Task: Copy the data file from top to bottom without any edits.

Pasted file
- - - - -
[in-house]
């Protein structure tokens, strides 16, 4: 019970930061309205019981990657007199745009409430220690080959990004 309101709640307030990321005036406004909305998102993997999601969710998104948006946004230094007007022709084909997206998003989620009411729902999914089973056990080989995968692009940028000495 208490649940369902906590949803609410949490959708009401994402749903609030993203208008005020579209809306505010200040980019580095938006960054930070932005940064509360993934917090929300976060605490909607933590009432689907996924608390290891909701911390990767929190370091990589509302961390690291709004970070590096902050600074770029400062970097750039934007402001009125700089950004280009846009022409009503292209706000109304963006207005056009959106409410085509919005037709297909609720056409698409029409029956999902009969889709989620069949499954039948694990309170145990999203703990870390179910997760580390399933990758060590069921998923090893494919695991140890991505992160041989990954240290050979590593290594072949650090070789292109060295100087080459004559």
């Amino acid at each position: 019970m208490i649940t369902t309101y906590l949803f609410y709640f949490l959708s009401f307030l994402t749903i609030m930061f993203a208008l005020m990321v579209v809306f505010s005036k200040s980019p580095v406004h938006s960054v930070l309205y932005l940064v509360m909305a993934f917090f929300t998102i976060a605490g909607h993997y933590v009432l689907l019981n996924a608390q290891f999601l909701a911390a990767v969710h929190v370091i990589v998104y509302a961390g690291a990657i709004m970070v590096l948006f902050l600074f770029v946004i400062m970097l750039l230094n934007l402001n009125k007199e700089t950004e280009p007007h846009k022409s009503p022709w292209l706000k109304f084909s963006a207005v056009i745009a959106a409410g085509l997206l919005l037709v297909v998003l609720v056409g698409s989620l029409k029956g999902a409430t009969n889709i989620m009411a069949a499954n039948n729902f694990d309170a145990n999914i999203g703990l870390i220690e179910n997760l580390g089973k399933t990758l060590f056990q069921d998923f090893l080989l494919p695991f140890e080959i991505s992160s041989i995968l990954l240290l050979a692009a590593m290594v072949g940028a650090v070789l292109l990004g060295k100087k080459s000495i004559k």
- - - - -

[in-house]
């Protein structure tokens, strides 16, 4: 019970930061309205019981990657007199745009409430220690080959990004 309101709640307030990321005036406004909305998102993997999601969710998104948006946004230094007007022709084909997206998003989620009411729902999914089973056990080989995968692009940028000495 208490649940369902906590949803609410949490959708009401994402749903609030993203208008005020579209809306505010200040980019580095938006960054930070932005940064509360993934917090929300976060605490909607933590009432689907996924608390290891909701911390990767929190370091990589509302961390690291709004970070590096902050600074770029400062970097750039934007402001009125700089950004280009846009022409009503292209706000109304963006207005056009959106409410085509919005037709297909609720056409698409029409029956999902009969889709989620069949499954039948694990309170145990999203703990870390179910997760580390399933990758060590069921998923090893494919695991140890991505992160041989990954240290050979590593290594072949650090070789292109060295100087080459004559």
């Amino acid at each position: 019970m208490i649940t369902t309101y906590l949803f609410y709640f949490l959708s009401f307030l994402t749903i609030m930061f993203a208008l005020m990321v579209v809306f505010s005036k200040s980019p580095v406004h938006s960054v930070l309205y932005l940064v509360m909305a993934f917090f929300t998102i976060a605490g909607h993997y933590v009432l689907l019981n996924a608390q290891f999601l909701a911390a990767v969710h929190v370091i990589v998104y509302a961390g690291a990657i709004m970070v590096l948006f902050l600074f770029v946004i400062m970097l750039l230094n934007l402001n009125k007199e700089t950004e280009p007007h846009k022409s009503p022709w292209l706000k109304f084909s963006a207005v056009i745009a959106a409410g085509l997206l919005l037709v297909v998003l609720v056409g698409s989620l029409k029956g999902a409430t009969n889709i989620m009411a069949a499954n039948n729902f694990d309170a145990n999914i999203g703990l870390i220690e179910n997760l580390g089973k399933t990758l060590f056990q069921d998923f090893l080989l494919p695991f140890e080959i991505s992160s041989i995968l990954l240290l050979a692009a590593m290594v072949g940028a650090v070789l292109l990004g060295k100087k080459s000495i004559k």